The boutique shop at number 4 Heeley St, Paddington, near the intersection known as Five Ways, has been owned and operated by Ian and Prue Cook since its beginning. Their son Ches is now also working there.
In the era of big-box booze warehouses, this personal style of business is becoming ever scarcer. On March 18, which just happened to be a very thirsty day of record March temperatures in Sydney, the Cook family invited their many long-term wine industry supporters to a backyard party. The timing was quirky for another reason: it was mid-vintage for many winemakers, but they came along regardless, some travelling from interstate. It was a fine tribute to the Cooks and the great business they have built up.
Among them were winemakers whose products Five Way Cellars has championed for decades, people such as Stephen and Rhonda Doyle of in Orange; John Thomson of , western Victoria; Dean Hewitson of in the Barossa; Michael Hill Smith of in the Adelaide Hills; Hunter Valley winemakers Iain Riggs of , Ian , and Andrew . Importer/wholesalers Michael Trembath of , David Burkitt of and Scott Wasley of were all there in person, underlining the importance of imported wines to the shop. Five Way Cellars has long been among Sydney’s leading Italian wine specialists, although Spain, France, Germany, Austria and other countries also figure strongly on its shelves.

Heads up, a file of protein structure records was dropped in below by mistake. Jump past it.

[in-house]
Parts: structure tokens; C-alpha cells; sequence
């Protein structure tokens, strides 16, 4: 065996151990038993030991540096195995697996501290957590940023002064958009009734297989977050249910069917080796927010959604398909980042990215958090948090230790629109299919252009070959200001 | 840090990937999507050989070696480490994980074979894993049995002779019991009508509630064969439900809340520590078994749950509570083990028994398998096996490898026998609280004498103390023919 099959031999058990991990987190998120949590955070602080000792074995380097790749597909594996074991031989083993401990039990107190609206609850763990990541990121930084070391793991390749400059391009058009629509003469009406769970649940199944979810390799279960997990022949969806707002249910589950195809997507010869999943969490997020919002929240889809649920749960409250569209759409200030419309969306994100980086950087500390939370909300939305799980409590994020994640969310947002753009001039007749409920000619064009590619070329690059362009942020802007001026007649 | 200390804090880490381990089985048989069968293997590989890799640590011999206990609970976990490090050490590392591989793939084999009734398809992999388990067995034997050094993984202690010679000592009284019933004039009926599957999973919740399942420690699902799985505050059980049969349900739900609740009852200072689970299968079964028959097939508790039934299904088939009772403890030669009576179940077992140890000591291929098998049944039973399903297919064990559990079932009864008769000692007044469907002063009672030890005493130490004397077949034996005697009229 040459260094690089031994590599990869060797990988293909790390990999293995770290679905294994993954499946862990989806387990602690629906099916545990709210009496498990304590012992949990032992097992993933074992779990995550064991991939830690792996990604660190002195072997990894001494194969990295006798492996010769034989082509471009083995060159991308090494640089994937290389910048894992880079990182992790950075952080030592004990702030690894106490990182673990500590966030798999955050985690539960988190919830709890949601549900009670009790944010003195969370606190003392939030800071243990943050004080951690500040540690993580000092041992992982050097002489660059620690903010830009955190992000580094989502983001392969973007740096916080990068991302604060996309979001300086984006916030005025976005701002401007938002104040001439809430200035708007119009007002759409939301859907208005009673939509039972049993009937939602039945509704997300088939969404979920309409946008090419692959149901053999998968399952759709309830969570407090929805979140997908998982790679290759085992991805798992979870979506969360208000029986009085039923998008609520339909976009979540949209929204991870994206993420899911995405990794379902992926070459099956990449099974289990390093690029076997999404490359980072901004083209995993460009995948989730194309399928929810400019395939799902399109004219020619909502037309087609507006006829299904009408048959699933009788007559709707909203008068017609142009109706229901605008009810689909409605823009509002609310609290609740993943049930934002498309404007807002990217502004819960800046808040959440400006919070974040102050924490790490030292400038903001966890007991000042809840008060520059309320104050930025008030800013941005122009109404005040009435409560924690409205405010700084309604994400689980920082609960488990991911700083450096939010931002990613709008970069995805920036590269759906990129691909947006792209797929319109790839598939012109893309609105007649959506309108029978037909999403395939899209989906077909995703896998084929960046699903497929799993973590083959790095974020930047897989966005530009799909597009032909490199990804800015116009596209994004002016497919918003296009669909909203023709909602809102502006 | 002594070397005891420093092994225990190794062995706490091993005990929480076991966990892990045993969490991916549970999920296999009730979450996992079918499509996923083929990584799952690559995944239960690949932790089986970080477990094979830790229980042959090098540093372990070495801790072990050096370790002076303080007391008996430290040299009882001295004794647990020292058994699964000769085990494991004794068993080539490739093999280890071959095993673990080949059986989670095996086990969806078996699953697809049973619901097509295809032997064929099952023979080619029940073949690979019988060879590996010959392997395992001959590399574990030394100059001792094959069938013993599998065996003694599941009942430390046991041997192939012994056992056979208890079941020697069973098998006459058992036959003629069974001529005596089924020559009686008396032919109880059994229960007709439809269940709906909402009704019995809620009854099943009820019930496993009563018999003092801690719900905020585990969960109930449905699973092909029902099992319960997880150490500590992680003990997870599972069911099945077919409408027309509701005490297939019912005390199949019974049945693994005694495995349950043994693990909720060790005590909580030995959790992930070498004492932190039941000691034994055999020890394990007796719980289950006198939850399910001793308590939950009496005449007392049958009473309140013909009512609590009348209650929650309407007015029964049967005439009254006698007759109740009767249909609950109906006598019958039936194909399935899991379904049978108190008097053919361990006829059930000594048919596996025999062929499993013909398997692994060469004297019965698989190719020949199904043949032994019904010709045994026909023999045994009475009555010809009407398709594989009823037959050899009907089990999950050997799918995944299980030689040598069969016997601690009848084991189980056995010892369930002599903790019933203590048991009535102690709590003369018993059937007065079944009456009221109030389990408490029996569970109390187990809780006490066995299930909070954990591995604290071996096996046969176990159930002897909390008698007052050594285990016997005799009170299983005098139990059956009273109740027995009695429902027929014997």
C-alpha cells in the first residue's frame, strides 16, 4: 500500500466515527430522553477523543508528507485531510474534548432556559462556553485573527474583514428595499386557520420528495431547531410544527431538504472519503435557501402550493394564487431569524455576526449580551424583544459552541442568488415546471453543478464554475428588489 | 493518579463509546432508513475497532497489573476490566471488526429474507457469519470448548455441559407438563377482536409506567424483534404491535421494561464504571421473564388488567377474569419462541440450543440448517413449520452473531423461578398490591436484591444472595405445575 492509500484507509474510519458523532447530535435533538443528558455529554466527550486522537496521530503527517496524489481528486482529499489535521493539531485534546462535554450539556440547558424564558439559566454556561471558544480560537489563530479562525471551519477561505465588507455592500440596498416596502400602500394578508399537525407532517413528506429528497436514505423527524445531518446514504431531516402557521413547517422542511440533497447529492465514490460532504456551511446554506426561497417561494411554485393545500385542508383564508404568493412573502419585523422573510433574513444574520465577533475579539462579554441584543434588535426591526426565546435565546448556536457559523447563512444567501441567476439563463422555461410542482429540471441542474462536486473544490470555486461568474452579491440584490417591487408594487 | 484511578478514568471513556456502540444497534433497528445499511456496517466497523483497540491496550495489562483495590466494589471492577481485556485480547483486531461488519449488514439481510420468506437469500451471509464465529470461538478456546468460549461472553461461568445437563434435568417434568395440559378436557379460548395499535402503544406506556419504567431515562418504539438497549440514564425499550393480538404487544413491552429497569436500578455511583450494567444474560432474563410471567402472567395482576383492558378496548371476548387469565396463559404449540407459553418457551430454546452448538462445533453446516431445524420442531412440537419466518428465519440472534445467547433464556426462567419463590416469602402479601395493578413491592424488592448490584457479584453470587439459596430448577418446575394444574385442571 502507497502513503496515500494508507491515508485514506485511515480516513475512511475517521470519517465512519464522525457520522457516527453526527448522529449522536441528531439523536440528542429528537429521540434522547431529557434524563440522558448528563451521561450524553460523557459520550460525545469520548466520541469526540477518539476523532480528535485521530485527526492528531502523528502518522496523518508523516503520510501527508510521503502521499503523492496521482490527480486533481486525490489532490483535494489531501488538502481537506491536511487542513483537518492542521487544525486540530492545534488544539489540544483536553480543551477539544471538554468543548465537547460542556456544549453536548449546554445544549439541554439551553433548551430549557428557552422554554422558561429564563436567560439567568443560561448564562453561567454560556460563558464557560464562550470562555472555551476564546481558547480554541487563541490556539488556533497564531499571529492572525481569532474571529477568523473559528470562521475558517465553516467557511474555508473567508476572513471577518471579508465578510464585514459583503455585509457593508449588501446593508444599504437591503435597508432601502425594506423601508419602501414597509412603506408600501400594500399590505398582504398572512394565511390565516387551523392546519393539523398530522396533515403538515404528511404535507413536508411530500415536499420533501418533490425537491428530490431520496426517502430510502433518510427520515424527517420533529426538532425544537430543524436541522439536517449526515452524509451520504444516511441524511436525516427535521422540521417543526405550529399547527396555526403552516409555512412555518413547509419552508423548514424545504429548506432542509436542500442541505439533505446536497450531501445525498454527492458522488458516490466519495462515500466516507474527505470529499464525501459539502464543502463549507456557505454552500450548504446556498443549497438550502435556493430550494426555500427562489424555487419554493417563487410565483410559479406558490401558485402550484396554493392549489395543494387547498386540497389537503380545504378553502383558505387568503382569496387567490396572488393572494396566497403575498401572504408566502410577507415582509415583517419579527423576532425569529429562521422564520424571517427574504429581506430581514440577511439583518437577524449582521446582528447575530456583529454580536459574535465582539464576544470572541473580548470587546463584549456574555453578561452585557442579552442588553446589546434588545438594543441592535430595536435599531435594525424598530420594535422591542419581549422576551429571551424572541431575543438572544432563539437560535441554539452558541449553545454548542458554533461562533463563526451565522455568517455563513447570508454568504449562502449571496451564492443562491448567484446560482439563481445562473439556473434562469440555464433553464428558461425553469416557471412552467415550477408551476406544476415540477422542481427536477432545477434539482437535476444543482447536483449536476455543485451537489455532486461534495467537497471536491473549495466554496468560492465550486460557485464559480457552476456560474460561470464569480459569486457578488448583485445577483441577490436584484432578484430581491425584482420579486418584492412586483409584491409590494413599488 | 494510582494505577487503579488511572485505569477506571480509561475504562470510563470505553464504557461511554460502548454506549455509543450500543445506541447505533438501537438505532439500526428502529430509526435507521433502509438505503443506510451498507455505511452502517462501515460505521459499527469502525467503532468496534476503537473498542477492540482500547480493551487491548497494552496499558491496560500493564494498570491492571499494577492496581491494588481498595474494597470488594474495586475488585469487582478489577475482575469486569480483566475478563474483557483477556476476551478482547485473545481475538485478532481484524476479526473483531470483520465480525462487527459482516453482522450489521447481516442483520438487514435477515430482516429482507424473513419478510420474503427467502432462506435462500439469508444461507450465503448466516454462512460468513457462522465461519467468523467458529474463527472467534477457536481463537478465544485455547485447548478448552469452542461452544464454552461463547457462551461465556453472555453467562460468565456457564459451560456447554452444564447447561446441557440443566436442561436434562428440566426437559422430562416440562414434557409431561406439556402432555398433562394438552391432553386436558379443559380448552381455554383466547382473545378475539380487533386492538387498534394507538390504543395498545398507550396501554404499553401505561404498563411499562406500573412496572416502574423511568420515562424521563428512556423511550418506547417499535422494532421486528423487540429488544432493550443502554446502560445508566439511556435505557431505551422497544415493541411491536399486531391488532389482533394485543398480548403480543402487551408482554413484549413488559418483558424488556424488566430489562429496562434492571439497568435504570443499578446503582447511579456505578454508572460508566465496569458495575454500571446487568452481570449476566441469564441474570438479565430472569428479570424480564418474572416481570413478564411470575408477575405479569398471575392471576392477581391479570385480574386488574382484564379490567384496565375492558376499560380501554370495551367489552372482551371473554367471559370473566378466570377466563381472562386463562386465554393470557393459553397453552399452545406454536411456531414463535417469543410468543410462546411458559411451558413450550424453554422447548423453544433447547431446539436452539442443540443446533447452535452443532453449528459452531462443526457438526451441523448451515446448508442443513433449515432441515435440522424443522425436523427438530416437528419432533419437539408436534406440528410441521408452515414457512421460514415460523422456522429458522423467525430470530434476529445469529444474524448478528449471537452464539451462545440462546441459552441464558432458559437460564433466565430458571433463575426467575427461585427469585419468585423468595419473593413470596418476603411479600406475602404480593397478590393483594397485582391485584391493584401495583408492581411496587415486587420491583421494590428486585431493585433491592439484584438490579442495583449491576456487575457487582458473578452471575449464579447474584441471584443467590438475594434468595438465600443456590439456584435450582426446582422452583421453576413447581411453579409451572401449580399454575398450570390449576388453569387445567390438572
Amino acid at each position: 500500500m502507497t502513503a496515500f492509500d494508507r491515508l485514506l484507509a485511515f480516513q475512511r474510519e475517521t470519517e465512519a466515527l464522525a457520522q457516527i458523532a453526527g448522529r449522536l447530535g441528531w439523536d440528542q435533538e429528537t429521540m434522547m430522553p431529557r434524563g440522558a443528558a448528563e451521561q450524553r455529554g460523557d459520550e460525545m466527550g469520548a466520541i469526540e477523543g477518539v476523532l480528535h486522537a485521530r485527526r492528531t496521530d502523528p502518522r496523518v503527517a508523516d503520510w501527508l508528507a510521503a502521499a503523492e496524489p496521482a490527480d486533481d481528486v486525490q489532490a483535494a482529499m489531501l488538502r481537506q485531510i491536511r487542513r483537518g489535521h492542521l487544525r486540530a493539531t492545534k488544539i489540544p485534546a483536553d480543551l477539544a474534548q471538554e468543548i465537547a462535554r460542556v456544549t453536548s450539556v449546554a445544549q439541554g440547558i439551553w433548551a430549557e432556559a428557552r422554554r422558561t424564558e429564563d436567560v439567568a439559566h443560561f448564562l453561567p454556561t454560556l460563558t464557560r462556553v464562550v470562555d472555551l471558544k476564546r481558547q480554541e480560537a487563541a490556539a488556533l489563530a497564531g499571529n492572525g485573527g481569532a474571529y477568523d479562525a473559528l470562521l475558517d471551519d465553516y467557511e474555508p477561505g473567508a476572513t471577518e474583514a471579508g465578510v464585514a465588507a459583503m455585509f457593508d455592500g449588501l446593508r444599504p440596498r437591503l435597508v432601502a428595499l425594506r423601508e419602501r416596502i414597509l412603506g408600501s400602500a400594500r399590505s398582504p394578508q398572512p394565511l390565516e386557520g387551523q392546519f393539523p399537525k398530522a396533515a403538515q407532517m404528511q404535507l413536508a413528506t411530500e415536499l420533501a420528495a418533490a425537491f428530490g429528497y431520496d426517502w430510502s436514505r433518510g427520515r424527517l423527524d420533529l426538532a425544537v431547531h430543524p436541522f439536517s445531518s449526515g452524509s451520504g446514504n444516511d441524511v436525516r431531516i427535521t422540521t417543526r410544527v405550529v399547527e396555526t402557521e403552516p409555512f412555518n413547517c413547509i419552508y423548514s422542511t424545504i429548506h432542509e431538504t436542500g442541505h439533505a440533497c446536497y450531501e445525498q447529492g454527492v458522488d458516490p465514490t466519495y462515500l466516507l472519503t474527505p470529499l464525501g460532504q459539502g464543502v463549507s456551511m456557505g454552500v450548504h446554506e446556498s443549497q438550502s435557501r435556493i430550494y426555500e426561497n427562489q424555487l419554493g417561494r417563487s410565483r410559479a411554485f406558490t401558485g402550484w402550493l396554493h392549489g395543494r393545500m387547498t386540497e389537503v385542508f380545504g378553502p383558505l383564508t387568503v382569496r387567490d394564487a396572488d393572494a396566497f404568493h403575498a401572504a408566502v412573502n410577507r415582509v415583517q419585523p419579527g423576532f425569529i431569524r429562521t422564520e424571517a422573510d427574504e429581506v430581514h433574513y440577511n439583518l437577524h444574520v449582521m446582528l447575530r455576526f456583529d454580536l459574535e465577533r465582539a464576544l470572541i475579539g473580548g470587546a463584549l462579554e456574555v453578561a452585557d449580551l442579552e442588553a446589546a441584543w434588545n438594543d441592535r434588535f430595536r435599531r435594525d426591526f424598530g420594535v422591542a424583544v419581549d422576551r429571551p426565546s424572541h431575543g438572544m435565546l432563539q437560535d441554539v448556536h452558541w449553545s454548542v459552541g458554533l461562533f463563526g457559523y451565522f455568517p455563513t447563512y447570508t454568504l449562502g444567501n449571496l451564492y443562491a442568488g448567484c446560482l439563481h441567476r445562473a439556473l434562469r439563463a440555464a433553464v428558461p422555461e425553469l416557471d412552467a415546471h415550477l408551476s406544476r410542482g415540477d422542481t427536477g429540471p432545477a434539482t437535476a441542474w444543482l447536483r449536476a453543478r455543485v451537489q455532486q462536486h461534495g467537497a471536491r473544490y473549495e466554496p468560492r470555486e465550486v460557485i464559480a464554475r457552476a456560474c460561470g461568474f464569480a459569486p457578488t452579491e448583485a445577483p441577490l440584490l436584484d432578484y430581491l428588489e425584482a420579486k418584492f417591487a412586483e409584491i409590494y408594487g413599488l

Like Doctor Who’s Tardis, appearances can be deceptive, and the wonder to any first-time visitor is that so much great wine can be purveyed through such tiny premises. As Ian acknowledges, the size of the shop acted as a useful limiter on the business getting out of his control. It’s no handicap that the converted terrace house is well located for diners patronising the many local restaurants.
As with any independent wine retailing business, it’s the personality of the proprietor that’s the main ingredient of success. That includes long hours of being on the shop floor and answering the phone. Ian Cook has always known that wine is a people business. He’s been fortunate to have assistants like Todd Slater by his side. Son Ches is fast learning the ropes, so the future looks assured for a while yet.
In the era of big-box booze warehouses, this personal style of business is becoming ever scarcer. They need the support of true wine lovers.